How homelessness will impact Phoenix council elections
Homelessness and entangled concerns about crime are emerging as potent political issues in local elections this year, particularly in the West, where the number of people living on the streets has exploded amid an affordable housing crisis and spiraling opioid epidemic.
Catch up quick: Arizona's homeless population jumped 23% between 2020 and 2022, according to a December U.S. Department of Housing and Urban Development report.
- In metro Phoenix, at least 9,000 people were experiencing homelessness during last year's point-in-time count. Most are living on the street, in alleys or parks.
Why it matters: The worsening problem could be a deciding factor for voters in next week's runoff election in Phoenix's District 8, which covers parts of south and downtown Phoenix and some of the largest homeless encampments in the Valley.
Zoom out: Concerns about homelessness and crime helped lead to the recent ousting of Chicago Mayor Lori Lightfoot and are poised to upend mayoral races in Denver and Salt Lake City.
- The political pressure is leading candidates and elected officials — even prominent Democrats such as New York City Mayor Eric Adams and California Gov. Gavin Newsom — to embrace hard-line approaches, including involuntary commitment and arrests for those who refuse to vacate illegal encampments.
Zoom in: Once apolitical Phoenix residents are getting involved in local elections as homelessness becomes more visible despite decades of city promises to address the problem.
- Morgan Sailor, a single mother who lives in District 8, said she watched her neighborhood park turn into a homeless encampment seemingly overnight in 2020.
- She's reported drug use, shootings and threatening behavior to the city on an almost weekly basis and lost hope that local leadership will address the issue.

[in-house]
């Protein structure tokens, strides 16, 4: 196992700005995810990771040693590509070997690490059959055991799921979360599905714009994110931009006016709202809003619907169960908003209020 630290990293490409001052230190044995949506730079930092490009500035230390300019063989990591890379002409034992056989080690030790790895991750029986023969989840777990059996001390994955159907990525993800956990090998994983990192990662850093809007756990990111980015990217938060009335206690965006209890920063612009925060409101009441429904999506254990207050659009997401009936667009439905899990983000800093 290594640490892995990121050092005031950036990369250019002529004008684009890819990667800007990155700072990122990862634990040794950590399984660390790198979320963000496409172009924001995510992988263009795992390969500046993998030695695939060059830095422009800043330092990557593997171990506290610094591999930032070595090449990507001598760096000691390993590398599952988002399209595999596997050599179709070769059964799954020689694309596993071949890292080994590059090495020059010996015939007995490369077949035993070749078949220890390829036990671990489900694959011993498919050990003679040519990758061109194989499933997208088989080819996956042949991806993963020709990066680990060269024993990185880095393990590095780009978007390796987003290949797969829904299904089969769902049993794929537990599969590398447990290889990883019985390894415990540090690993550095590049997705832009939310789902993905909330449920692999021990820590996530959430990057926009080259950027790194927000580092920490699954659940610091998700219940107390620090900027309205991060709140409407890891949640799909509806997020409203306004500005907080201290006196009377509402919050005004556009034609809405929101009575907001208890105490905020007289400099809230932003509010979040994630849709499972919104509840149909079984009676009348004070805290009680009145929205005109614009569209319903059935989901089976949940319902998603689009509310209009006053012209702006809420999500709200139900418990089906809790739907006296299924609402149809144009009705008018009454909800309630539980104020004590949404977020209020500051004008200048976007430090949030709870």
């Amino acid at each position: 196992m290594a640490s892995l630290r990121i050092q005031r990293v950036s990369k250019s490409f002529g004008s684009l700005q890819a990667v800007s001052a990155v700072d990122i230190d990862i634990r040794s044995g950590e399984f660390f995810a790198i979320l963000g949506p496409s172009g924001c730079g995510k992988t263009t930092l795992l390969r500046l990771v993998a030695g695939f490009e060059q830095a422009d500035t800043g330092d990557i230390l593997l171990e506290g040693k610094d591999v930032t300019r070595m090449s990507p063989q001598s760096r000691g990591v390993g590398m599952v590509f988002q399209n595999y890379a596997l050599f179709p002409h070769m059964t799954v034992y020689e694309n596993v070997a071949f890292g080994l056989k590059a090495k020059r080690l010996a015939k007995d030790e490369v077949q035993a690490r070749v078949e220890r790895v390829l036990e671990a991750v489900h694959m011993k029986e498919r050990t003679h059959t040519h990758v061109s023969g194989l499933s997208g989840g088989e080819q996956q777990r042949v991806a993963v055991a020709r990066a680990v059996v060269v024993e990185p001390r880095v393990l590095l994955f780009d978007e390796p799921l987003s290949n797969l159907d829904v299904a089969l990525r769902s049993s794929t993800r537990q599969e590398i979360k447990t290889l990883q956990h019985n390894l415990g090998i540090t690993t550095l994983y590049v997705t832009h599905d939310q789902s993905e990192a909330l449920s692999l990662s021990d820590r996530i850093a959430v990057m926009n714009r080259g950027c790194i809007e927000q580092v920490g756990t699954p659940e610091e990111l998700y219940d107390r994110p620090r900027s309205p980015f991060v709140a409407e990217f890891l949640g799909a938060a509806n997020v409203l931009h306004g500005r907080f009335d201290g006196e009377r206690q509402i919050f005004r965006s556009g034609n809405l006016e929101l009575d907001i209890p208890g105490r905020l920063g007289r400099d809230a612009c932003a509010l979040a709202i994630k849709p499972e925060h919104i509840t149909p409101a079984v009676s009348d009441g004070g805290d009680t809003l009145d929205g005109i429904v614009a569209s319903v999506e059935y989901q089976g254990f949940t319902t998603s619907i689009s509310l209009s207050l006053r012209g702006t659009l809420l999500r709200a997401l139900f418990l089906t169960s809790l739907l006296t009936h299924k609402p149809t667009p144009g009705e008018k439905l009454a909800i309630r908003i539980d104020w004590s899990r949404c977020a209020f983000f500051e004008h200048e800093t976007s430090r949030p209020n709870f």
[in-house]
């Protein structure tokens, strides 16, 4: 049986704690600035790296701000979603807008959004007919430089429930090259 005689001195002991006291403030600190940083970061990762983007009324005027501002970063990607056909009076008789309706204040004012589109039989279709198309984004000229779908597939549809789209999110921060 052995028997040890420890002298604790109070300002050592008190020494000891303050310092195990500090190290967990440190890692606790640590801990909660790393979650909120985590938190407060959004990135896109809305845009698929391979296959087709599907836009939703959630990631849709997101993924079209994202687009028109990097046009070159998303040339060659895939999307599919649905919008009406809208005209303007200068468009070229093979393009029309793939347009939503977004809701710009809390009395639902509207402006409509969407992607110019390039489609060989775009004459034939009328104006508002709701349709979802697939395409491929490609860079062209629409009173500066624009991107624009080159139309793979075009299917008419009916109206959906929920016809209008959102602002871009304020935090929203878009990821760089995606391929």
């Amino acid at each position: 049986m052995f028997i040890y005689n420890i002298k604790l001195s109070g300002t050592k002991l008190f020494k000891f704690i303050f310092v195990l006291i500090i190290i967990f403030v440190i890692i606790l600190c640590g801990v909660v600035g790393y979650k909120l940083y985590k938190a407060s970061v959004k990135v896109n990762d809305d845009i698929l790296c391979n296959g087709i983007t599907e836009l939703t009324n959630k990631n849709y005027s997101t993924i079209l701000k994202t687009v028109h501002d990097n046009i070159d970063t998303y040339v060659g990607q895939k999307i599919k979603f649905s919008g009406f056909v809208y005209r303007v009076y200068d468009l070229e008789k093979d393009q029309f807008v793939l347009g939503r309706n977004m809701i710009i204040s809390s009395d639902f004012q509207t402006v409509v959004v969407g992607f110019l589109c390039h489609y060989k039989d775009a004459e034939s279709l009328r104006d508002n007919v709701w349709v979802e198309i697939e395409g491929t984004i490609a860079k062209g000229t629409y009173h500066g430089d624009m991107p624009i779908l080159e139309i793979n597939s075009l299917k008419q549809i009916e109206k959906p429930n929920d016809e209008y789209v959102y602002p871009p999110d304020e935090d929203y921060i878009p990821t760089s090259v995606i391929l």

- "I never would have gotten involved in something like this if it weren't urgent and dire," she said.
State of play: This frustration has forced incumbent Council Member Carlos Garcia and his challenger Kesha Hodge Washington to focus their race on homelessness.
- Both candidates said the city needs more preventive services, citing policies like rent assistance, housing vouchers, eviction prevention and converting city-owned property into affordable housing.
- They also both spoke of the need for more mental health and substance abuse treatment.
What they're saying: "I do think we're kind of paying the price for inaction over the last 20 or 30 years," Garcia told Axios Phoenix, acknowledging there's no "quick fix.”
- He also noted the Phoenix City Council is working to prevent residents of three trailer parks from being evicted.
Washington told Axios Phoenix she wants to increase the housing supply in the city.
- She said the city needs to change its zoning rules, permit housing vouchers for single-occupancy units like spare rooms in otherwise occupied homes, and work with developers to create more affordable housing.
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